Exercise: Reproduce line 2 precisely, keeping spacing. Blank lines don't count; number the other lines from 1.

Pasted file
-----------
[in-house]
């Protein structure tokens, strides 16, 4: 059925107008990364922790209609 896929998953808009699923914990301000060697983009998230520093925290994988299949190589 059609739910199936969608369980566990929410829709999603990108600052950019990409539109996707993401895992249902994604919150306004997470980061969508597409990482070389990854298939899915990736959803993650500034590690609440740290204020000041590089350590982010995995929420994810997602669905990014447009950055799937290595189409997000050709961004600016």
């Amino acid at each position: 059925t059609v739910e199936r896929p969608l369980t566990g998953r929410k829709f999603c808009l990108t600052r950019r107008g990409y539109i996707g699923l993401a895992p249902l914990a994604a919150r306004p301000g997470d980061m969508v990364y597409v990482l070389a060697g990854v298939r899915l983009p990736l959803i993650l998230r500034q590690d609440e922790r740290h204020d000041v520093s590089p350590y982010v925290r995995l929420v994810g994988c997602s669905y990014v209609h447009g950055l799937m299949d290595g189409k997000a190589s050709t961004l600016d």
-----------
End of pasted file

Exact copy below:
């Protein structure tokens, strides 16, 4: 059925107008990364922790209609 896929998953808009699923914990301000060697983009998230520093925290994988299949190589 059609739910199936969608369980566990929410829709999603990108600052950019990409539109996707993401895992249902994604919150306004997470980061969508597409990482070389990854298939899915990736959803993650500034590690609440740290204020000041590089350590982010995995929420994810997602669905990014447009950055799937290595189409997000050709961004600016």